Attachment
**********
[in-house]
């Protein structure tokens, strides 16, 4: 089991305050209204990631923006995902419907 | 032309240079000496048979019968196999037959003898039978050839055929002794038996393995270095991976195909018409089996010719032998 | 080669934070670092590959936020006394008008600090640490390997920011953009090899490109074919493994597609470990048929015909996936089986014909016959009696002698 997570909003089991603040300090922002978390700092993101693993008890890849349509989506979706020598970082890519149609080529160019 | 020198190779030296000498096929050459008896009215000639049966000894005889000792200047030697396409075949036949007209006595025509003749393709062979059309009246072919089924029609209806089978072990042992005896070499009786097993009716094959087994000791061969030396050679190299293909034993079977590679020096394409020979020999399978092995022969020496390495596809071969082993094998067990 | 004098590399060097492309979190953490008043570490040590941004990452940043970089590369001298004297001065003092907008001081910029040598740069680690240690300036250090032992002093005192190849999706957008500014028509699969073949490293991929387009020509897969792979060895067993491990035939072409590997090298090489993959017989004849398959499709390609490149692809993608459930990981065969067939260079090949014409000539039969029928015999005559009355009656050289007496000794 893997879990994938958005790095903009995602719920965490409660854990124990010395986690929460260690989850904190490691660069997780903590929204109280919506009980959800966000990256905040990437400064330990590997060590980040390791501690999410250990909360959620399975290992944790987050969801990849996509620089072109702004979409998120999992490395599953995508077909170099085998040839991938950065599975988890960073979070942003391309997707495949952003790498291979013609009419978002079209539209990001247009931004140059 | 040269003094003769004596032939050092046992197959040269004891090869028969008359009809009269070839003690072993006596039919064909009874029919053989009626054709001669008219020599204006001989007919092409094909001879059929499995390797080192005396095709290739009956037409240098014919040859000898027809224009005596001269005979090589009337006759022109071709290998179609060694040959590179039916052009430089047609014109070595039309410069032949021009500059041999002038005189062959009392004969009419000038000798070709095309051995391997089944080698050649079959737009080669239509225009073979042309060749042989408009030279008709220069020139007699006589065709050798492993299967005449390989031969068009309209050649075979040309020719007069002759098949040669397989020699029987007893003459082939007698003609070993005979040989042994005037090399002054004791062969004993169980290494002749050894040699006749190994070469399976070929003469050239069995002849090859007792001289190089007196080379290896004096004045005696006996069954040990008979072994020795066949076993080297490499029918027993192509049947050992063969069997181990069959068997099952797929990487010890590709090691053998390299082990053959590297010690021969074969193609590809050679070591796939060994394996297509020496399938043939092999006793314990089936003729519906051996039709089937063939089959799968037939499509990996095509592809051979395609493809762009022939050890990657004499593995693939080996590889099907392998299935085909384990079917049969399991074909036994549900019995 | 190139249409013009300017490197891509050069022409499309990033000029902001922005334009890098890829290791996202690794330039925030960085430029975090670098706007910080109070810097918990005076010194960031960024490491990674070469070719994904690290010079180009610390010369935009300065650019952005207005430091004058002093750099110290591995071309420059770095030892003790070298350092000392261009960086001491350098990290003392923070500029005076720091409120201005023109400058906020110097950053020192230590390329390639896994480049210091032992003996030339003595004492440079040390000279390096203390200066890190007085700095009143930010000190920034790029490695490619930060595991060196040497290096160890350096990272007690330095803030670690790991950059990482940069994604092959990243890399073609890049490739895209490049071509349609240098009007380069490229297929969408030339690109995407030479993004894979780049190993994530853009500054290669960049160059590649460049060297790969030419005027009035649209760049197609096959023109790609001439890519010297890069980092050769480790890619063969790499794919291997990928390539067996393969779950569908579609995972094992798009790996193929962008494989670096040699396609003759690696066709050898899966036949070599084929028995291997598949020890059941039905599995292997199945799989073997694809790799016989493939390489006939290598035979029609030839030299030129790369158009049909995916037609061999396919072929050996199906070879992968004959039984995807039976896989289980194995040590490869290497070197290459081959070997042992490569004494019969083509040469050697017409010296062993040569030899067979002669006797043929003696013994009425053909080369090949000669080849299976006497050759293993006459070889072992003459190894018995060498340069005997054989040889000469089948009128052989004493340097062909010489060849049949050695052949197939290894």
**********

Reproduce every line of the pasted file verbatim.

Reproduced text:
[in-house]
């Protein structure tokens, strides 16, 4: 089991305050209204990631923006995902419907 | 032309240079000496048979019968196999037959003898039978050839055929002794038996393995270095991976195909018409089996010719032998 | 080669934070670092590959936020006394008008600090640490390997920011953009090899490109074919493994597609470990048929015909996936089986014909016959009696002698 997570909003089991603040300090922002978390700092993101693993008890890849349509989506979706020598970082890519149609080529160019 | 020198190779030296000498096929050459008896009215000639049966000894005889000792200047030697396409075949036949007209006595025509003749393709062979059309009246072919089924029609209806089978072990042992005896070499009786097993009716094959087994000791061969030396050679190299293909034993079977590679020096394409020979020999399978092995022969020496390495596809071969082993094998067990 | 004098590399060097492309979190953490008043570490040590941004990452940043970089590369001298004297001065003092907008001081910029040598740069680690240690300036250090032992002093005192190849999706957008500014028509699969073949490293991929387009020509897969792979060895067993491990035939072409590997090298090489993959017989004849398959499709390609490149692809993608459930990981065969067939260079090949014409000539039969029928015999005559009355009656050289007496000794 893997879990994938958005790095903009995602719920965490409660854990124990010395986690929460260690989850904190490691660069997780903590929204109280919506009980959800966000990256905040990437400064330990590997060590980040390791501690999410250990909360959620399975290992944790987050969801990849996509620089072109702004979409998120999992490395599953995508077909170099085998040839991938950065599975988890960073979070942003391309997707495949952003790498291979013609009419978002079209539209990001247009931004140059 | 040269003094003769004596032939050092046992197959040269004891090869028969008359009809009269070839003690072993006596039919064909009874029919053989009626054709001669008219020599204006001989007919092409094909001879059929499995390797080192005396095709290739009956037409240098014919040859000898027809224009005596001269005979090589009337006759022109071709290998179609060694040959590179039916052009430089047609014109070595039309410069032949021009500059041999002038005189062959009392004969009419000038000798070709095309051995391997089944080698050649079959737009080669239509225009073979042309060749042989408009030279008709220069020139007699006589065709050798492993299967005449390989031969068009309209050649075979040309020719007069002759098949040669397989020699029987007893003459082939007698003609070993005979040989042994005037090399002054004791062969004993169980290494002749050894040699006749190994070469399976070929003469050239069995002849090859007792001289190089007196080379290896004096004045005696006996069954040990008979072994020795066949076993080297490499029918027993192509049947050992063969069997181990069959068997099952797929990487010890590709090691053998390299082990053959590297010690021969074969193609590809050679070591796939060994394996297509020496399938043939092999006793314990089936003729519906051996039709089937063939089959799968037939499509990996095509592809051979395609493809762009022939050890990657004499593995693939080996590889099907392998299935085909384990079917049969399991074909036994549900019995 | 190139249409013009300017490197891509050069022409499309990033000029902001922005334009890098890829290791996202690794330039925030960085430029975090670098706007910080109070810097918990005076010194960031960024490491990674070469070719994904690290010079180009610390010369935009300065650019952005207005430091004058002093750099110290591995071309420059770095030892003790070298350092000392261009960086001491350098990290003392923070500029005076720091409120201005023109400058906020110097950053020192230590390329390639896994480049210091032992003996030339003595004492440079040390000279390096203390200066890190007085700095009143930010000190920034790029490695490619930060595991060196040497290096160890350096990272007690330095803030670690790991950059990482940069994604092959990243890399073609890049490739895209490049071509349609240098009007380069490229297929969408030339690109995407030479993004894979780049190993994530853009500054290669960049160059590649460049060297790969030419005027009035649209760049197609096959023109790609001439890519010297890069980092050769480790890619063969790499794919291997990928390539067996393969779950569908579609995972094992798009790996193929962008494989670096040699396609003759690696066709050898899966036949070599084929028995291997598949020890059941039905599995292997199945799989073997694809790799016989493939390489006939290598035979029609030839030299030129790369158009049909995916037609061999396919072929050996199906070879992968004959039984995807039976896989289980194995040590490869290497070197290459081959070997042992490569004494019969083509040469050697017409010296062993040569030899067979002669006797043929003696013994009425053909080369090949000669080849299976006497050759293993006459070889072992003459190894018995060498340069005997054989040889000469089948009128052989004493340097062909010489060849049949050695052949197939290894």